A fresh start is needed, a rooting out of all the liars, a deep-clean of a toxic culture - Dani Garavelli

As is the way in the post-shame era, Cressida Dick’s resignation - when it eventually came - was graceless and devoid of self-reflection. After a year in which the Metropolitan Police was revealed to be institutionally racist, misogynistic and corrupt, she had to be dragged kicking and screaming from her post.

Metropolitan Police Commissioner Cressida Dick. Picture: Dan Kitwood/Getty Images
Metropolitan Police Commissioner Cressida Dick. Picture: Dan Kitwood/Getty Images

As late as Thursday morning, she was still declaring her intention to stay put. And when - hours later - she finally backtracked, she blamed the Mayor of London, Sadiq Khan, for his loss of confidence rather than herself for having squandered it.

There was no epiphany for the soon-to-be-ex-Commissioner. Nor for any of those public figures whose conduct has recently been called into question. Dick’s response to the successive scandals has been to treat them as if they were freak, unforeseeable occurrences rather than a direct consequence of her failure of leadership. She has expressed more concern over the damage done to the reputation of her force than to the victims of her officers’ lack of professionalism.

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These days, it’s not the wrongdoing itself but the public backlash that brings forth expressions of remorse. So Boris Johnson' s regret was not that he went to a party, which was “technically within the rules”, but the response of the millions of people who didn’t see it that way. Just as Raith Rovers manager John McGlynn's regret was less that his club signed rapist David Goodwillie and more that it failed to anticipate “the depth of feeling” that signing would unleash.

Perhaps it was this inability to accept responsibility that convinced Khan the Commissioner’s position had become untenable. Or the revelation one of the Charing Cross station officers who sent grossly offensive messages had later been promoted. Or the fact Dick’s answer to regaining public confidence was to write an email demanding the identification of “toxic and unhealthy teams and bullies”. A call for zero tolerance of discrimination by a woman who reduced systemic bigotry to "a few bad apples” was never going to be taken seriously.

Whatever pushed Khan over the edge, Dick’s exit was long overdue. Some compared it to Allegra Stratton’s resignation in the wake of the initial party allegations. Others pointed out Dick hadn’t broken the law while Johnson almost certainly has. But these pleas in mitigation are red herrings. Unlike Stratton, Dick hasn’t been used as a fall-guy for someone more culpable. And, while Dick did not break the law, her force appears to have ignored others doing so. In any case, you don’t have to break the law for your actions to have deadly consequences.

The danger is Dick's departure will be seen as a solution in itself, rather than the first step in a rigorous clear-out. That danger is amplified by the politics surrounding her resignation - a situation the Labour mayor inflamed by failing to forewarn Home Secretary Priti Patel.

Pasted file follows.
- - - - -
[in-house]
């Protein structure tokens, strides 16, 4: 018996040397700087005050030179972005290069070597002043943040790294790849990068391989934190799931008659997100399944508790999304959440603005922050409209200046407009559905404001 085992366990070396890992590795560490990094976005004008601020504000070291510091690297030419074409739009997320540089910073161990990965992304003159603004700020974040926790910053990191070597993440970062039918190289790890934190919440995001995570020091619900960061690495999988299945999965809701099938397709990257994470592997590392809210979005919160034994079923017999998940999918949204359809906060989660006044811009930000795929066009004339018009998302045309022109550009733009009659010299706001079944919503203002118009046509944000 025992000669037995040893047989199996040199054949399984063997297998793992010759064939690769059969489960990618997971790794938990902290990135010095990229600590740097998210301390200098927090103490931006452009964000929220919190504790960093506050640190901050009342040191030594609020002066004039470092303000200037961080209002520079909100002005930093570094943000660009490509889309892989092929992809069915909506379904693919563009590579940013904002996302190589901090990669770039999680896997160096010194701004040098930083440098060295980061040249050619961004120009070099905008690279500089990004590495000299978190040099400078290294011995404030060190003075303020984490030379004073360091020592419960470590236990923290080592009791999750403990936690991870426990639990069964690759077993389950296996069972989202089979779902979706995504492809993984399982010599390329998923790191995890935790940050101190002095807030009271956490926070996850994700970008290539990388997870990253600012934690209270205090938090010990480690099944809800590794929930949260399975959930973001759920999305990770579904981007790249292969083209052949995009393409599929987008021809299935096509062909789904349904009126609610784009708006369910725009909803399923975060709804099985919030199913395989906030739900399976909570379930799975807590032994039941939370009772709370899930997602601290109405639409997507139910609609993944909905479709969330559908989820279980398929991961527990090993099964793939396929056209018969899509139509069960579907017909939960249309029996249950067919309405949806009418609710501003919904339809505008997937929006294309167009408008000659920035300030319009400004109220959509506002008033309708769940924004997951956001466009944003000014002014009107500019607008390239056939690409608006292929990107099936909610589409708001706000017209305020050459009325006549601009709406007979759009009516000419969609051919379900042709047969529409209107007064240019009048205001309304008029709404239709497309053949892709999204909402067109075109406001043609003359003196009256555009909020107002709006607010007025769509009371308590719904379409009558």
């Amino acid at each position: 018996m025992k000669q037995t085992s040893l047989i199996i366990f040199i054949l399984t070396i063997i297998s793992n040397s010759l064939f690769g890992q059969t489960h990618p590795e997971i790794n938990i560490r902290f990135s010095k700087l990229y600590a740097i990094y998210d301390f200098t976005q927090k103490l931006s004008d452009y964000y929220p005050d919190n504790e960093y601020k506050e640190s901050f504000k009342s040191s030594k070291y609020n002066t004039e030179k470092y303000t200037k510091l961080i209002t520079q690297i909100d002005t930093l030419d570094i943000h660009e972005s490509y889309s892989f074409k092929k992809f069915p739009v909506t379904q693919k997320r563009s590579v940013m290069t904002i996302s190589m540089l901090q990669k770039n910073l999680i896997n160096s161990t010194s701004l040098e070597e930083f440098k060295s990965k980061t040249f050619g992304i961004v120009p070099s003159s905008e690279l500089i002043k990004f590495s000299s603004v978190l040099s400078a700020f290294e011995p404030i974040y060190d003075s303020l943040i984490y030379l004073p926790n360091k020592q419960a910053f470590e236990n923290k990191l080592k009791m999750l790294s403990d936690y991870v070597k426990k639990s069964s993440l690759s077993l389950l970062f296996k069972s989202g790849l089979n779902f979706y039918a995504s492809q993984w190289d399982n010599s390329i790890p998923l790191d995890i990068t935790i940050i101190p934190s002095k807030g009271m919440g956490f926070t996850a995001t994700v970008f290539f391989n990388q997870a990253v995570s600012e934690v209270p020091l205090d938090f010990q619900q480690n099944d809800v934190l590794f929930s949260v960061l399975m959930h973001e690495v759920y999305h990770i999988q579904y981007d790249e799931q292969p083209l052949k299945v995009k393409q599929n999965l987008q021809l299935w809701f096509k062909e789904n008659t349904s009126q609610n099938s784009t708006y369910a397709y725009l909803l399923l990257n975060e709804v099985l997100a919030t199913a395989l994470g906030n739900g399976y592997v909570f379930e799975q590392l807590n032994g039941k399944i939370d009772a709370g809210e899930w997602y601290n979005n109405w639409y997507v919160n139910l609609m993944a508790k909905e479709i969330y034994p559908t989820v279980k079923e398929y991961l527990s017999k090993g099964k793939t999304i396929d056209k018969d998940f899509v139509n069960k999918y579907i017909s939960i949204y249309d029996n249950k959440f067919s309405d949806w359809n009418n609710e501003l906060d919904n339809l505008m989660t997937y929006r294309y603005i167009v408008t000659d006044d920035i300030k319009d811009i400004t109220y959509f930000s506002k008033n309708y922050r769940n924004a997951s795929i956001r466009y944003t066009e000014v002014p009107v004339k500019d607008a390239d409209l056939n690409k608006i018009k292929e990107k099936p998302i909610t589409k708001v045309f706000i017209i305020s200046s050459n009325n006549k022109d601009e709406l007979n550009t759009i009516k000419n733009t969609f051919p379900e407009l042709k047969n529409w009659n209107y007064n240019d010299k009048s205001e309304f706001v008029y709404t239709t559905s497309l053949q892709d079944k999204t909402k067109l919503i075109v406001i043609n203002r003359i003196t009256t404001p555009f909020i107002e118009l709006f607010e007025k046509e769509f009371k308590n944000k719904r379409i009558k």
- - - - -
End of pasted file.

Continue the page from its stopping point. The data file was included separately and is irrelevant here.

While there were tensions between Dick and Patel, she had not demanded her resignation: a position that may or may not be connected to the Met’s investigation into the Downing Street parties on which the Prime Minister’s future hangs.

The force’s failure to crack down on those events - along with Dick’s general chumminess - must have given Johnson cause for optimism. But whoever takes over will come into the role with something to prove. Still smarting over the hypocrisy - the way those in power thought they were above the law - the public will no doubt scour the investigation’s findings for fresh evidence of double standards. To have any credibility, the new Commissioner will need to establish his or her independence.

This is doubly true after a “senior ally” of Johnson suggested the force would have to be “very certain” he had breached lockdown rules before issuing a Fixed Penalty Notice. “There is inevitably a degree of discretion here. Do we want the Met Police deciding who is the next Prime Minister?” the ally continued ominously. The statement is nonsensical. If a finding against the Prime Minister could be viewed as political, so too could a finding in his favour. But it has intimidatory overtones incompatible with democracy.

For these reasons, it would be better if Dick’s successor came from outside the Met, or, at the very least, from outside Balliol College. If it has to be an internal promotion, then assistant commissioner Neil Basu might be a good shout. Basu once irked Johnson by claiming his history of racist comments would rule him out of joining the police. Patel has insisted she - not Khan - will be making the appointment. A shrewd Home Secretary would see the wisdom in going for an outsider. She would understand the need to demonstrate a willingness to reform. But Patel is not shrewd, and the clever money is on her picking whichever candidate she perceives as most biddable.

If anything is to change, Dick’s successor will need to be tough, too. In the wake of Sarah Everard's murder, Baroness Casey of Blackstock is conducting a review of culture and standards. Given what we already know, her report is likely to be damning. It will require more than a stroppy email to fix it.

What is true of the Met is also true of the government. A few weeks ago, David Davis claimed: “Boris will not leave No 10 unless he is dragged out kicking and screaming”. With any luck, that day is near at hand. But good though it will be to see him go, his departure will only prove significant if it is the start of something bigger: a fresh start; a rooting out of all the liars; a deep-clean of a toxic culture. I’m not holding my breath.